Bobby and Sherry Burnette have worked in Haiti for more than 40 years.
They've built churches, schools, countless homes for the poor, an outpatient clinic, a malnutrition center, a birthing center (opening January 2019), a gorgeous orphanage that is home to 80+ children. They literally feed tens of thousands of people per year. This side of heaven, there is no quantifying the harvest of seeds sown.
A minimum of four times a year, they travel deep into the mountains of Haiti bringing medical care to the poorest of the poor.
When the road ends, they keep going. For hours, they travel treacherous mountain trails (to call these "roads" is an exaggeration). Behind them, a caravan of medical providers follow with thousands of prefilled medication packets, food, water, interpretors, tents for sleeping, and security for protection.
For more information about Love A Child's mobile medical clinics, please visit www.LoveAChild.com
LAC mobile clinics are highly efficient, geared for treating several hundred people a day.
After a family sees a medical provider, they head over to the pharmacy.
They patiently wait for their medications.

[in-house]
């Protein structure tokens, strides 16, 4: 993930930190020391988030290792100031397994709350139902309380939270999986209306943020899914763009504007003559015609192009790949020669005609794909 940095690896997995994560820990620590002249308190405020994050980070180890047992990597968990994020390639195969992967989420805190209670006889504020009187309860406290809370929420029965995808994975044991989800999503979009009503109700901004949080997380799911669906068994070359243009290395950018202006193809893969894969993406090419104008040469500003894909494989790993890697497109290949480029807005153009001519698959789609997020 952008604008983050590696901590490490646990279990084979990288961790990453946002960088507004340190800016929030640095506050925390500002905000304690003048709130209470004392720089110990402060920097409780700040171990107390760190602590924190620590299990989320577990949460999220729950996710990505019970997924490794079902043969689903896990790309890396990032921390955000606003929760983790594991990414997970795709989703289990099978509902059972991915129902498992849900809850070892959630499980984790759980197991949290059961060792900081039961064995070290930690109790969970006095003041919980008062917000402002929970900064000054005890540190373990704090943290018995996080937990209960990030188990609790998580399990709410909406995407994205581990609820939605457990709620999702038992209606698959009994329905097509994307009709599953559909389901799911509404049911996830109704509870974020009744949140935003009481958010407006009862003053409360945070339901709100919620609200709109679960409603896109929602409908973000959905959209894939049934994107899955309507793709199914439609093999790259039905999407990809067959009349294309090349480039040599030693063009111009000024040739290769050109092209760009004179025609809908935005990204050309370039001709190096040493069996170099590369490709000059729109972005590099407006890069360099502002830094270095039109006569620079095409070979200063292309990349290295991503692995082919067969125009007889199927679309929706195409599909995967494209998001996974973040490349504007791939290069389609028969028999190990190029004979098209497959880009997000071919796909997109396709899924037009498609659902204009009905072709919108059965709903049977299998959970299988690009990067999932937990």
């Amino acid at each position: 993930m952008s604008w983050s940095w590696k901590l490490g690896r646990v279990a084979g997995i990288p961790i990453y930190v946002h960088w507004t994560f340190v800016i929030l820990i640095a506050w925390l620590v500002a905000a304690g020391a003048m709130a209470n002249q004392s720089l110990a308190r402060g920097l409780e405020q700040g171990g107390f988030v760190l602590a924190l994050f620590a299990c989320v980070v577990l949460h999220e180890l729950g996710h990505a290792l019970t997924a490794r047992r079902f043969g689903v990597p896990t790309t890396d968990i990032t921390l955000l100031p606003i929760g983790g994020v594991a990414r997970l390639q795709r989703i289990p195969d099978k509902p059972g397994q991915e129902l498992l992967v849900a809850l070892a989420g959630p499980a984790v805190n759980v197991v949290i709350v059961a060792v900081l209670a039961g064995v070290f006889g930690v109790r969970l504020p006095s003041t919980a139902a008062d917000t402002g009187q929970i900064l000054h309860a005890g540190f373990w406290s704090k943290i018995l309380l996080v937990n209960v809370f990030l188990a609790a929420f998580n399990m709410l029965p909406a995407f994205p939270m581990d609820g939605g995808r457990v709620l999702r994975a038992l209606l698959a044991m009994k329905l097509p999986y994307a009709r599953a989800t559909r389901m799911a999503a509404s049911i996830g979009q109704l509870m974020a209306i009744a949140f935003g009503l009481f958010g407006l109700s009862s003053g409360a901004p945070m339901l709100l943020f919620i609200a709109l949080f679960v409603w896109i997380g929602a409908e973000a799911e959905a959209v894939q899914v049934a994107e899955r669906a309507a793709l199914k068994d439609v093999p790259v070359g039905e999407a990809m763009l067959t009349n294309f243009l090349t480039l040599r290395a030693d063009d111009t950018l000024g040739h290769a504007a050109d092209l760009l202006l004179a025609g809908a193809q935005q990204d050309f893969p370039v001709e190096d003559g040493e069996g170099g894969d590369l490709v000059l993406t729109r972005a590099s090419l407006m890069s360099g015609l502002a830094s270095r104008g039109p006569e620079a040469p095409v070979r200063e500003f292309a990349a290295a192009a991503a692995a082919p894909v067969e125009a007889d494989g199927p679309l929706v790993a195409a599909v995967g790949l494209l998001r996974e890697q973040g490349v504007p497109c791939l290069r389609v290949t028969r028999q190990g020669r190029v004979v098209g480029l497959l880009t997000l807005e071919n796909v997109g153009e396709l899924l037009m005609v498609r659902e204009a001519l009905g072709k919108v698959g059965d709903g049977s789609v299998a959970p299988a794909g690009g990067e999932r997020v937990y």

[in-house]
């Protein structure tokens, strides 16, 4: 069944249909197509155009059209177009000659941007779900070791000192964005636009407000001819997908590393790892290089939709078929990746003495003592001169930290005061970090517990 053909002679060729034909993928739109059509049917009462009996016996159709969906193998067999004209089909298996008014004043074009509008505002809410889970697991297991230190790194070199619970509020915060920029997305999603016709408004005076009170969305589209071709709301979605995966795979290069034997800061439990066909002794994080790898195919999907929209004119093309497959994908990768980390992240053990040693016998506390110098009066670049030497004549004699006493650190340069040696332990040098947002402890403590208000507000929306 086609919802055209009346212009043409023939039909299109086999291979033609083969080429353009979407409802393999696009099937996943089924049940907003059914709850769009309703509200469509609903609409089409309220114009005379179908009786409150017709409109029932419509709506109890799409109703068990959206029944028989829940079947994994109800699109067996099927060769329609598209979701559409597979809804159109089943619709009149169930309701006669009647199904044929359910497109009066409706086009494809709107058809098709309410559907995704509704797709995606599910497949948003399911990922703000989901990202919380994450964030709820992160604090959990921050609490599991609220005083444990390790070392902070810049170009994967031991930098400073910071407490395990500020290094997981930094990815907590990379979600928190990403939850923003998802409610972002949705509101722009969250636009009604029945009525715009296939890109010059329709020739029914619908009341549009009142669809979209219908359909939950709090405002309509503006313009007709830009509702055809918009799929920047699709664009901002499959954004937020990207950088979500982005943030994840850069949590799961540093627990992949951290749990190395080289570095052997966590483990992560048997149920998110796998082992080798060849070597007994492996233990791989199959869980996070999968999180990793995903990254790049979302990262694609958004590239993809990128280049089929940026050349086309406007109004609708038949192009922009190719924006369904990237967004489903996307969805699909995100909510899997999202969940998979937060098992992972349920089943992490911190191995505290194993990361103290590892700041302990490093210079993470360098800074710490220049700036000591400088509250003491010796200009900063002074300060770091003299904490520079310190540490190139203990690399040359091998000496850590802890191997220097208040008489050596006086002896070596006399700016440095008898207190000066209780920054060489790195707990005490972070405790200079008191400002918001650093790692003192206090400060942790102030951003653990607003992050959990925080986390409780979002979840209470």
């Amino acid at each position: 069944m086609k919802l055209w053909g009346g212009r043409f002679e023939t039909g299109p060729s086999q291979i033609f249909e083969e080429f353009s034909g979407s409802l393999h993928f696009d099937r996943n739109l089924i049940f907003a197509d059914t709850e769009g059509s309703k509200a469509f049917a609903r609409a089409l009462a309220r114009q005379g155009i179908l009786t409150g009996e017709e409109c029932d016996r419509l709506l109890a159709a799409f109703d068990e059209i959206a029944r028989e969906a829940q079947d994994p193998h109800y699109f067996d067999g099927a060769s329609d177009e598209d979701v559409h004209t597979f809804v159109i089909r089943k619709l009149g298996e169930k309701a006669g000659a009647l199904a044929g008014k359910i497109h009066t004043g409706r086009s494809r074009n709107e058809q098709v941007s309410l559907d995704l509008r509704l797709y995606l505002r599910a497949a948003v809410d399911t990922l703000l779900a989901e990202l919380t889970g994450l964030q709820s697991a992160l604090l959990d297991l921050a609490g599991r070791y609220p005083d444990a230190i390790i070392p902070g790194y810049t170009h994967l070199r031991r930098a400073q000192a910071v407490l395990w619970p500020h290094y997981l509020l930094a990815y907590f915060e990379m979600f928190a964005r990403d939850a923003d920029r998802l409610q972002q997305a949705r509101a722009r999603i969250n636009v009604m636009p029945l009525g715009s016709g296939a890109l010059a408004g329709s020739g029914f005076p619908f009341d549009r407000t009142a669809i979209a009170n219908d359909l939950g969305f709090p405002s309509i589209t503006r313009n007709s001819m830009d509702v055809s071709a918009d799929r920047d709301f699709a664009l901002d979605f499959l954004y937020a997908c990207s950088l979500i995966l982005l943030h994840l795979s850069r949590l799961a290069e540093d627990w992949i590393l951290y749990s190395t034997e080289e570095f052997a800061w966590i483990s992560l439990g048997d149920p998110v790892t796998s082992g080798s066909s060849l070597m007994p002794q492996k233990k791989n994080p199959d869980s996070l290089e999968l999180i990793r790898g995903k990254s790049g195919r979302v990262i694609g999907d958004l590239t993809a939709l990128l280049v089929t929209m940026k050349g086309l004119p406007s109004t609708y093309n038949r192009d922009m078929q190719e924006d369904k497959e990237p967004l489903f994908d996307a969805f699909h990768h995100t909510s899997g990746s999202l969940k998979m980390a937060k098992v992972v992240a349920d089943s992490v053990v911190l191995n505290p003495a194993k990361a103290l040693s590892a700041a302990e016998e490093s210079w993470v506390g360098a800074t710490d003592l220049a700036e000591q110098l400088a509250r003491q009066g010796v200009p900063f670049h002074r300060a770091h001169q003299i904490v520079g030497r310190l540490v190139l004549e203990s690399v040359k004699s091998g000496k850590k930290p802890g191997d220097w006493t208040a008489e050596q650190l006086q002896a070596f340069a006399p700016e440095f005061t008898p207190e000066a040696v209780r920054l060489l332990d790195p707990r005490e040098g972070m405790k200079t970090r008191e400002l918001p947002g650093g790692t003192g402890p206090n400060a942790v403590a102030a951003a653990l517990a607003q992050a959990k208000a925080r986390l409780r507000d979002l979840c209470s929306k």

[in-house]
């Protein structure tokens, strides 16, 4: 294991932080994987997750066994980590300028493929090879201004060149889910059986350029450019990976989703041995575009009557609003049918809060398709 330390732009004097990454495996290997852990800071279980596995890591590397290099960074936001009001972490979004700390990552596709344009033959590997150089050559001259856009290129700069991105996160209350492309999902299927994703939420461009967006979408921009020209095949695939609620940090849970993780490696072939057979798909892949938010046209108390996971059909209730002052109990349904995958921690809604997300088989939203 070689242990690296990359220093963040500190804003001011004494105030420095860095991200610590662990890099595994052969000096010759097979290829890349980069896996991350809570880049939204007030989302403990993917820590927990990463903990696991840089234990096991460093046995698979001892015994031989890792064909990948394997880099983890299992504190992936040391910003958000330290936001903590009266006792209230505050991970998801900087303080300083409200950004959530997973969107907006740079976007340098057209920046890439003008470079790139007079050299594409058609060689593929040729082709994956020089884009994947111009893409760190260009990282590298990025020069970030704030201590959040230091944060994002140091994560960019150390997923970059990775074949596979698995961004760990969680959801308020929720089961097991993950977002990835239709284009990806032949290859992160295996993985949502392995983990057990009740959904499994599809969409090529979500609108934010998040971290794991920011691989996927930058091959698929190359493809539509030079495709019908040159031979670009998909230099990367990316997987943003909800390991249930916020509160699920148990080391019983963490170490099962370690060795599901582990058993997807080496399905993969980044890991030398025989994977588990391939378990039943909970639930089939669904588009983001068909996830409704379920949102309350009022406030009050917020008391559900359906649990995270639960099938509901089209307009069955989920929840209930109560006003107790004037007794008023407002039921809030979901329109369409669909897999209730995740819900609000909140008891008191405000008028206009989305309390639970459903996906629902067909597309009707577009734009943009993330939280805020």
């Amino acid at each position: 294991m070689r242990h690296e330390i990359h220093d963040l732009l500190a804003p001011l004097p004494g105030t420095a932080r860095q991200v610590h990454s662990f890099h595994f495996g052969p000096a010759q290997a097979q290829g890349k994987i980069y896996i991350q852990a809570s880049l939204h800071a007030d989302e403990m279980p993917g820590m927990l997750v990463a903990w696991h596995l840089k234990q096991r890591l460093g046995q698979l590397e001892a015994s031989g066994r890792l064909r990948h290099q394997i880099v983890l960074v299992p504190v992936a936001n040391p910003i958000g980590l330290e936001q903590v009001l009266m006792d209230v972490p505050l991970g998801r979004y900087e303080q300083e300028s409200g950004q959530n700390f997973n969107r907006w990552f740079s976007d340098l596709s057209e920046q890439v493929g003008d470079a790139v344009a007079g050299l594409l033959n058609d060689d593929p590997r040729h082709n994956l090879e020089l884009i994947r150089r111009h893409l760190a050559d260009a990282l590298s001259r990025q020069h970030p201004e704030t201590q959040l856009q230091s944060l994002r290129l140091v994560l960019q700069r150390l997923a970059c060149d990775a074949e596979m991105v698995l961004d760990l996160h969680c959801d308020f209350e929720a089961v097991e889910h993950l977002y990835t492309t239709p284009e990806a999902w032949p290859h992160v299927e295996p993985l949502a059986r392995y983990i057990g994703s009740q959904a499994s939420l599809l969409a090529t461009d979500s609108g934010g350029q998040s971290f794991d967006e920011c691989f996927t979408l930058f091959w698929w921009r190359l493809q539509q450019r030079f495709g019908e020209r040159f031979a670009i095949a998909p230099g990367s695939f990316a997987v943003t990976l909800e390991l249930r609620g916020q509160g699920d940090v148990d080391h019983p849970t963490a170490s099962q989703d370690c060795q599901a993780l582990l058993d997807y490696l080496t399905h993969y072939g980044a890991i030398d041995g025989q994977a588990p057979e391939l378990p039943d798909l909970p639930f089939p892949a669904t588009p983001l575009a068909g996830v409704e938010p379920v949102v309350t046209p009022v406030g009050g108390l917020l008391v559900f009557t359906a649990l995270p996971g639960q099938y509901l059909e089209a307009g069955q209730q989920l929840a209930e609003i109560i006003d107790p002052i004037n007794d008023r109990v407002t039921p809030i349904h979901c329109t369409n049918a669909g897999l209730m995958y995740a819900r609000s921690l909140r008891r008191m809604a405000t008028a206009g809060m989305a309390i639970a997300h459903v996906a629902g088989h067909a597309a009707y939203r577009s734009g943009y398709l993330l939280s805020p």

Next comes wound care and eye exams. If a dentist is part of the medical team, tooth extractions are provided.
The final stop is ministry. Everyone has an opportunity to hear the good news of the gospel and make a decision to surrender their life to the Christ who gave His life for them.
Here at home, the "good news" of the gospel (if we are honest) isn't as BIG to us as it is to the poor, the starving, the homeless, to those with no option for medical care, whose babies suffer no relief from fever or colic or treatment for burns after falling into the cooking fires. Yes, we see kids on these trips with severe, disfiguring, never-treated burns for this very reason.
We see people with crooked legs and twisted arms because no one was there when they fell and bones broke.
People die because they have no clean water to drink, no roof under which to huddle when it rains, and no food to keep their babies from crying at night.
Can you imagine having so little food that your children never achieve normal height? What must it do to a mama's heart to watch her toddler's hair turn orange and belly swell because there is no food?
To these people, the good news of the gospel truly is GOOD NEWS. The hope of eternity looks different; it means more. A life up ahead without suffering or pain or freezing nights in the high mountains without a coat or blanket. An eternity with a heavenly Father whose love for them is greater than their deepest suffering.
Yes, the gospel truly IS good news to these people.
I met a woman this trip who was kind enough to let me take her picture.
She showed me the inside of her tarp shelter. She had no furniture. She slept on a hard dirt floor. She asked me for nothing except to see her picture in the window of my camera.
Before we left, I gave her my sleeping bag. The bag cost me $15. It seemed like a good trade. I got a picture. She got a lifetime of no more sleeping in the dirt.
I wish I had a million sleeping bags.